Yeah, sorry about that tangent.

My Least Favorite Games of the Year

Let’s Go Island: Dream Edition (Sega Amusements)

I don’t think this one needs much of an explanation. Let’s Go Island is a spray-and-pray light gun rail shooter released by Sega in 2006. However, since Sega Amusements is slowly going bankrupt of creativity, they have endlessly rereleased this game (and Let’s Go Jungle) since then. This year, Sega Amusement released Let’s Go Island in a “Dream Edition” motion cabinet and as a kit for Dream Raiders. It’s really nothing special. Let’s Go Island was a never a super-duper remarkable game to begin with, but now you can play it in a motion seat. That’s fun.

Target Bravo: Operation G.H.O.S.T. (Sega Amusements)

I don’t mean to sound overly scathing, but I’m starting to get a little bored with Sega Amusements’s output. Operation G.H.O.S.T. is a game that came out in 2011. Sega recently rereleased the game in an environmental deluxe cabinet as “Target: Bravo: Operation G.H.O.S.T.” and gave it a new “Wave Mode.” Now, Sega’s releasing that same game all over again, but this time in a standard upright cabinet! It’s looks like we’ve come full circle, because this game was already released in an upright cabinet back in 2011! The RingWide hardware has never looked more dated! This is Sega’s true genius on display, I tell ya what! How DO they do it?

Injustice Arcade (Raw Thrills)

Injustice Arcade is a sad, sad testament to the overly casual state of the modern arcade industry. Raw Thrills had the chance to do something great with Injustice. They could have ported the console version and provided gamers with the first fighting game in Western territories since Tekken Tag Tournament 2. Heck, Tekken Tag didn’t even get that wide of a release! But Raw Thrills is a GIANT in the modern arcade industry. They have what it takes to bring fighting games back to arcades. But with Injustice Arcade, they squandered that opportunity—badly.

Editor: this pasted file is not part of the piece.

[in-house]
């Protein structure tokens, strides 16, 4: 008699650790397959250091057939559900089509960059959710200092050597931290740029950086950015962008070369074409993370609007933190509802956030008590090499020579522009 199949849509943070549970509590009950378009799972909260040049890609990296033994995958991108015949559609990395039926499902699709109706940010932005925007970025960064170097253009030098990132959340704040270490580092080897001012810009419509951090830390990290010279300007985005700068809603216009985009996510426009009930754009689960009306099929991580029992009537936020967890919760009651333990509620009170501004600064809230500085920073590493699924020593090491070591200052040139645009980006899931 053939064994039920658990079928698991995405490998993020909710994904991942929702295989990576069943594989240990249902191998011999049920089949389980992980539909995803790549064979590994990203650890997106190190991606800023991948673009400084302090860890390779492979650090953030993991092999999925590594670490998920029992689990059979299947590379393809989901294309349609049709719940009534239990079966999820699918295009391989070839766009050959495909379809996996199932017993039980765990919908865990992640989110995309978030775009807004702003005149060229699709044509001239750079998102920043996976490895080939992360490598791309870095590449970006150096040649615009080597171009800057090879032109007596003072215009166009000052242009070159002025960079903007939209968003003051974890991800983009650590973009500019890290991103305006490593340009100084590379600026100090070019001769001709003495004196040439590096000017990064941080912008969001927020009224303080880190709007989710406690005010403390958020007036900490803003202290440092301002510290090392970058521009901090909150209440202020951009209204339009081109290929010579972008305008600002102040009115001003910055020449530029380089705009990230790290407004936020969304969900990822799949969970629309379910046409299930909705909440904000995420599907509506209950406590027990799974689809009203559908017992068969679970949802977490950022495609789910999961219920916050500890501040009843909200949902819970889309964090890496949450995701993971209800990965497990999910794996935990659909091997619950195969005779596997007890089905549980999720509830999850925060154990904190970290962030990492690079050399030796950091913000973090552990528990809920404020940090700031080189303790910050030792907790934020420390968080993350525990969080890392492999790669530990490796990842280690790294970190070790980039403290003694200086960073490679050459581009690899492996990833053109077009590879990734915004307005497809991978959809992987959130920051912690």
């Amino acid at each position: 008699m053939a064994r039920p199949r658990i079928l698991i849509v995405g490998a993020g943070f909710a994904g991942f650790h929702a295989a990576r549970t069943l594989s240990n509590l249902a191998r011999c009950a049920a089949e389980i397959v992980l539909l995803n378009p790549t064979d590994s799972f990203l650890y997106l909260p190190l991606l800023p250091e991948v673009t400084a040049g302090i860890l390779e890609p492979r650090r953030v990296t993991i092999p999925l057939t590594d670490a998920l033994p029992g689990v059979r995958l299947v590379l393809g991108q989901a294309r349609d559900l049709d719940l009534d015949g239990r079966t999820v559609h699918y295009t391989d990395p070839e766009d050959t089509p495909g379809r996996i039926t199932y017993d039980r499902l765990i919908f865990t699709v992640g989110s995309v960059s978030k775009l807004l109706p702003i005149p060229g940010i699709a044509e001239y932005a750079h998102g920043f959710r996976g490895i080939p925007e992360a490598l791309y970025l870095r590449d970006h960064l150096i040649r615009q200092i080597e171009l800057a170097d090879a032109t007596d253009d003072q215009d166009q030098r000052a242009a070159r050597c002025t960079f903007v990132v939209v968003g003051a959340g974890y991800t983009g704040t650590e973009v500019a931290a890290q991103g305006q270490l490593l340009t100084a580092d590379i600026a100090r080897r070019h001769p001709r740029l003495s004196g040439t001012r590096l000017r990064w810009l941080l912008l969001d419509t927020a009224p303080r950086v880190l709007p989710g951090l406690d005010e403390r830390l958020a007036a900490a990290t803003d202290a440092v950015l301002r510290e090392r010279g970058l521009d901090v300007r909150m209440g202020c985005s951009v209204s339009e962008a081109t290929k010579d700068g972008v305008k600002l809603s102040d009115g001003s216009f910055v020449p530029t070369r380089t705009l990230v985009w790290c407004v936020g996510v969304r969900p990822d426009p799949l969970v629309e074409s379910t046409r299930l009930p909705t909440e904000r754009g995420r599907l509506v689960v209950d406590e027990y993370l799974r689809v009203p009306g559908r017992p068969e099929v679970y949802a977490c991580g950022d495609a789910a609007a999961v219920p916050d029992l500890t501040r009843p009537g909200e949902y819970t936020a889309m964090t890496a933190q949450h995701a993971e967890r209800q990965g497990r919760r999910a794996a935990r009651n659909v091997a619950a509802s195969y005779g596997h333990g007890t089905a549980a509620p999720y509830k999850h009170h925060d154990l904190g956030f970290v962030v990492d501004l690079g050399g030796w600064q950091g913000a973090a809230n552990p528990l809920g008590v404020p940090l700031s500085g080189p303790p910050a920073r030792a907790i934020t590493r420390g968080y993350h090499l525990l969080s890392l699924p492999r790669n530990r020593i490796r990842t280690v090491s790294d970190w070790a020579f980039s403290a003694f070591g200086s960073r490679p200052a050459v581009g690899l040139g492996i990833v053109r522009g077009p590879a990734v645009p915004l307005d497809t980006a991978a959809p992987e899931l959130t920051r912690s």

Injustice Arcade is not the fighting game you played on your PlayStation 4 or Xbox One. Instead, Raw Thrills chose to port the (shudder) mobile version to arcades. Instead of having full control of your character, you slap a few buttons to attack, block, and unleash a special attack. It’s just not what we wanted, not what we needed. If this lazy mobile port had come from any other company, I might be more understanding. But Raw Thrills is different; Raw Thrills is AWESOME. This should not have happened.

At the very least, you do win a collectible DC trading card after every game. You know, if that’s your kinda thing.

My Favorite Games of the Year

Skycurser (Griffin Aerotech)

Like I said earlier, the 2015 release of this game was very limited, like an extended location test of sorts. This year, Skycurser received a full release and a number of online updates that make 2017’s version the most complete. (It currently has four out of the planned six missions.) With that all being said, what made Skycurser one of my favorite games of the year?